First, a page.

Divorced spouses in Maryland who pay alimony have been allowed to deduct these payments on their tax returns since the Revenue Act was passed in 1942. However, this rule will be changed in January 2019 when certain provisions of the Tax Cuts and Jobs Act go into effect. Under the new income tax rules, alimony is no longer a deductible expense for those who pay it. Furthermore, those who receive spousal support are not required to report the payments as income.
The change will likely impact the divorce negotiations of hundreds of thousands of couples. Figures from the Internal Revenue Service reveal that more than 600,000 taxpayers claimed alimony deductions on their 2015 tax returns, and legal experts say that divorcing couples worried about the looming tax law changes are working hard to conclude negotiations before they take effect. This is because spouses who pay alimony are generally taxed at higher rates than spouses who receive it.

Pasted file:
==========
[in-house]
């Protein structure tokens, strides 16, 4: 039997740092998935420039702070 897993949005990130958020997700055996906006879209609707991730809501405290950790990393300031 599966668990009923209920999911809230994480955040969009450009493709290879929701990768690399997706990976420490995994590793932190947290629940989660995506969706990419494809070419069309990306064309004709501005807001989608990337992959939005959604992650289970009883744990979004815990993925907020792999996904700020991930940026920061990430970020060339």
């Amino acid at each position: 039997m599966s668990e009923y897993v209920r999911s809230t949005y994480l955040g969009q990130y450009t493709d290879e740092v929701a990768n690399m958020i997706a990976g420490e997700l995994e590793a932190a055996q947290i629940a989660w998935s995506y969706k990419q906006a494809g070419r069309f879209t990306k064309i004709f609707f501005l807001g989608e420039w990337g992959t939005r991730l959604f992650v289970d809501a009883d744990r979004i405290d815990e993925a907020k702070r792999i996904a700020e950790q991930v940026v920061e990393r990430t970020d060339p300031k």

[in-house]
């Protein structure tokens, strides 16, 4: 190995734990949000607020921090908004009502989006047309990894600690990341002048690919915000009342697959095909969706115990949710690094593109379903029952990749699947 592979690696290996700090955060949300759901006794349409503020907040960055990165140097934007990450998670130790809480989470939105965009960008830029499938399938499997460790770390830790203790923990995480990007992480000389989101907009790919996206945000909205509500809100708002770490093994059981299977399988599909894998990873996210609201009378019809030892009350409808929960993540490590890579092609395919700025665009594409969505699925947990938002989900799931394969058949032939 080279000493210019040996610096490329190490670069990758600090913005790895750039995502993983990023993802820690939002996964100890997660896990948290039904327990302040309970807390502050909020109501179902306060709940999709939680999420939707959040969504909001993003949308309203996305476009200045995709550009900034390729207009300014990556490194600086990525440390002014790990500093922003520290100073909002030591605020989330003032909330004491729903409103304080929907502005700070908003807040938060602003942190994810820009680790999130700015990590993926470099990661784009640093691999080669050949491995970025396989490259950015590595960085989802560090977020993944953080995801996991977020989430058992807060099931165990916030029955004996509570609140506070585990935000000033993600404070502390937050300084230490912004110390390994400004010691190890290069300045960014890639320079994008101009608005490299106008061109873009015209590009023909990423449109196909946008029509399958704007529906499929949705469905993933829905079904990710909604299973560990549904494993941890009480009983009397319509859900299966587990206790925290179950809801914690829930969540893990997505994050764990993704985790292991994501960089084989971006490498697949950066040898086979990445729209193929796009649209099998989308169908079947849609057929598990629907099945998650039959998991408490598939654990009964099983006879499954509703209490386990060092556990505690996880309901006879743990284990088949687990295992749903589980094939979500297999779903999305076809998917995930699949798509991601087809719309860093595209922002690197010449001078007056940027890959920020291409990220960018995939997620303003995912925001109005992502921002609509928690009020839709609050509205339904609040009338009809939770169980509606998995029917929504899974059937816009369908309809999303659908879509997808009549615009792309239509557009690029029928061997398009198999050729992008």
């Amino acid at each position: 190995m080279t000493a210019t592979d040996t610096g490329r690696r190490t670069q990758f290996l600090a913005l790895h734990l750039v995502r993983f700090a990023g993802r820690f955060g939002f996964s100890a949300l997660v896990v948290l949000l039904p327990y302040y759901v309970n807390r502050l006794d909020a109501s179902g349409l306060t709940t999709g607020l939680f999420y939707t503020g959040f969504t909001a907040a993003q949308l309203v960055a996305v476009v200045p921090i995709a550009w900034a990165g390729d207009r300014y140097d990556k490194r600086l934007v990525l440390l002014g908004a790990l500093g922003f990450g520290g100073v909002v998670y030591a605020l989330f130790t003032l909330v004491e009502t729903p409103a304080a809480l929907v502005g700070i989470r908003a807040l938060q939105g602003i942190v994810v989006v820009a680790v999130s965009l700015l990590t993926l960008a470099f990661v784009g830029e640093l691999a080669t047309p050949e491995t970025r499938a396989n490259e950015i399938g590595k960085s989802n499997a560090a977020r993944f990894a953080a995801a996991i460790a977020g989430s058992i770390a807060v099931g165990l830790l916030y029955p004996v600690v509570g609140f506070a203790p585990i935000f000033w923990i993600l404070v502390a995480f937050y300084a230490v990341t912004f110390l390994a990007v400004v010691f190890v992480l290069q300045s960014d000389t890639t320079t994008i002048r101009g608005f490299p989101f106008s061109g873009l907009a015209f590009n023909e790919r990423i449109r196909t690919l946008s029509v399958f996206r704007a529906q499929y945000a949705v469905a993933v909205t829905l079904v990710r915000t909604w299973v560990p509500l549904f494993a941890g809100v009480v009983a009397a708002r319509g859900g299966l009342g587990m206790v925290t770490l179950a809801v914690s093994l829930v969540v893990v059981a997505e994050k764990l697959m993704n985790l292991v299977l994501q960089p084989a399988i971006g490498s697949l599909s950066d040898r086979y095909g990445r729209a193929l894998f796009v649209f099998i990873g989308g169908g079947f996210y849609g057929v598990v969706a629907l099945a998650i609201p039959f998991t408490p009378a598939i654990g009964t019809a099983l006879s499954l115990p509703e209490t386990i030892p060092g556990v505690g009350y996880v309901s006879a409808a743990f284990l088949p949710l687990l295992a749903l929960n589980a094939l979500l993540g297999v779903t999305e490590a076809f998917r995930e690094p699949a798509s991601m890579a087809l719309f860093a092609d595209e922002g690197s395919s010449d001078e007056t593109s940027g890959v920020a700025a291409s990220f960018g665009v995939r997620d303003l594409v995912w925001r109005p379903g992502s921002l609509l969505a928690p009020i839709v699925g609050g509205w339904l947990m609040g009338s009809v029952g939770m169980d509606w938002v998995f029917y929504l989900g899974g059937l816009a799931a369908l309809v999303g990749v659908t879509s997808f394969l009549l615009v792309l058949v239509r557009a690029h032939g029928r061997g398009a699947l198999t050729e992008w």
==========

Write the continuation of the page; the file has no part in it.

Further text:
Other changes to the tax code could also impact divorce negotiations. Revisions to the way flow-through entities such as Subchapter S corporations are taxed could lead to bitter disputes over what family-owned businesses are worth. Furthermore, prenuptial agreements that include spousal support provisions may have to be renegotiated in light of the new tax rules.
Experienced family law attorneys may call upon experts like forensic accountants or financial planners to ensure that their clients have all of the information necessary to make prudent decisions. When a deadline is looming and negotiations are at loggerheads, attorneys may suggest taking an alternative approach such as mediation to break the impasse.